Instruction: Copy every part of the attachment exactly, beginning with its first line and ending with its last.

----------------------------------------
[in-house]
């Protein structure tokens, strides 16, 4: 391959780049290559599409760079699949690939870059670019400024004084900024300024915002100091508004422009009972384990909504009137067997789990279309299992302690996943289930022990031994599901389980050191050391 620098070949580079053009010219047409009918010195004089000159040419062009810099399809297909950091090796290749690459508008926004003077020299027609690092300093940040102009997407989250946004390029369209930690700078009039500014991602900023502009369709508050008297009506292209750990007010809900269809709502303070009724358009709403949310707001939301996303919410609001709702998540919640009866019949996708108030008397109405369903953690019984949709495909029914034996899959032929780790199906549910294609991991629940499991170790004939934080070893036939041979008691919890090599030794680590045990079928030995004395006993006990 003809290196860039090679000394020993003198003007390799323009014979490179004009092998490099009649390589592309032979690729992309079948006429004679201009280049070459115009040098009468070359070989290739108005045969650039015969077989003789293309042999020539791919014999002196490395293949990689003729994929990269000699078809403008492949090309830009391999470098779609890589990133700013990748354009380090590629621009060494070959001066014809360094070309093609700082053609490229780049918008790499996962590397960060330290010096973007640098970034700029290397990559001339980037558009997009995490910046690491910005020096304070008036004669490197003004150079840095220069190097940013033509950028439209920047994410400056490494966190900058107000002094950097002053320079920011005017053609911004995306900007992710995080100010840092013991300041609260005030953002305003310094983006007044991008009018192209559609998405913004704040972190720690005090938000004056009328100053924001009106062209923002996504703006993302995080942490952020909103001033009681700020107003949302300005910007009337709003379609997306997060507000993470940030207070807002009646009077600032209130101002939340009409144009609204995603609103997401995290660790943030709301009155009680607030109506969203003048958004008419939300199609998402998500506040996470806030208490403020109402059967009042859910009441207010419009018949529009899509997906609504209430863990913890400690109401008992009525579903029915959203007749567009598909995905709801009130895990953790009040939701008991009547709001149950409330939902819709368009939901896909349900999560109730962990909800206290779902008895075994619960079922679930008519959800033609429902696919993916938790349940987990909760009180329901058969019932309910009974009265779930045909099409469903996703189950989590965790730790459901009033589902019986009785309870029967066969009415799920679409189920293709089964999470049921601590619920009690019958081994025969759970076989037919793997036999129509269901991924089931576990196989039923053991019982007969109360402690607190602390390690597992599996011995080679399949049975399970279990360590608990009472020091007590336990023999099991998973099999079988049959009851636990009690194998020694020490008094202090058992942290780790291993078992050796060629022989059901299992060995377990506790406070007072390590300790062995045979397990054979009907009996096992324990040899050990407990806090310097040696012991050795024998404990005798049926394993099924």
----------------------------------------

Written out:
[in-house]
């Protein structure tokens, strides 16, 4: 391959780049290559599409760079699949690939870059670019400024004084900024300024915002100091508004422009009972384990909504009137067997789990279309299992302690996943289930022990031994599901389980050191050391 620098070949580079053009010219047409009918010195004089000159040419062009810099399809297909950091090796290749690459508008926004003077020299027609690092300093940040102009997407989250946004390029369209930690700078009039500014991602900023502009369709508050008297009506292209750990007010809900269809709502303070009724358009709403949310707001939301996303919410609001709702998540919640009866019949996708108030008397109405369903953690019984949709495909029914034996899959032929780790199906549910294609991991629940499991170790004939934080070893036939041979008691919890090599030794680590045990079928030995004395006993006990 003809290196860039090679000394020993003198003007390799323009014979490179004009092998490099009649390589592309032979690729992309079948006429004679201009280049070459115009040098009468070359070989290739108005045969650039015969077989003789293309042999020539791919014999002196490395293949990689003729994929990269000699078809403008492949090309830009391999470098779609890589990133700013990748354009380090590629621009060494070959001066014809360094070309093609700082053609490229780049918008790499996962590397960060330290010096973007640098970034700029290397990559001339980037558009997009995490910046690491910005020096304070008036004669490197003004150079840095220069190097940013033509950028439209920047994410400056490494966190900058107000002094950097002053320079920011005017053609911004995306900007992710995080100010840092013991300041609260005030953002305003310094983006007044991008009018192209559609998405913004704040972190720690005090938000004056009328100053924001009106062209923002996504703006993302995080942490952020909103001033009681700020107003949302300005910007009337709003379609997306997060507000993470940030207070807002009646009077600032209130101002939340009409144009609204995603609103997401995290660790943030709301009155009680607030109506969203003048958004008419939300199609998402998500506040996470806030208490403020109402059967009042859910009441207010419009018949529009899509997906609504209430863990913890400690109401008992009525579903029915959203007749567009598909995905709801009130895990953790009040939701008991009547709001149950409330939902819709368009939901896909349900999560109730962990909800206290779902008895075994619960079922679930008519959800033609429902696919993916938790349940987990909760009180329901058969019932309910009974009265779930045909099409469903996703189950989590965790730790459901009033589902019986009785309870029967066969009415799920679409189920293709089964999470049921601590619920009690019958081994025969759970076989037919793997036999129509269901991924089931576990196989039923053991019982007969109360402690607190602390390690597992599996011995080679399949049975399970279990360590608990009472020091007590336990023999099991998973099999079988049959009851636990009690194998020694020490008094202090058992942290780790291993078992050796060629022989059901299992060995377990506790406070007072390590300790062995045979397990054979009907009996096992324990040899050990407990806090310097040696012991050795024998404990005798049926394993099924």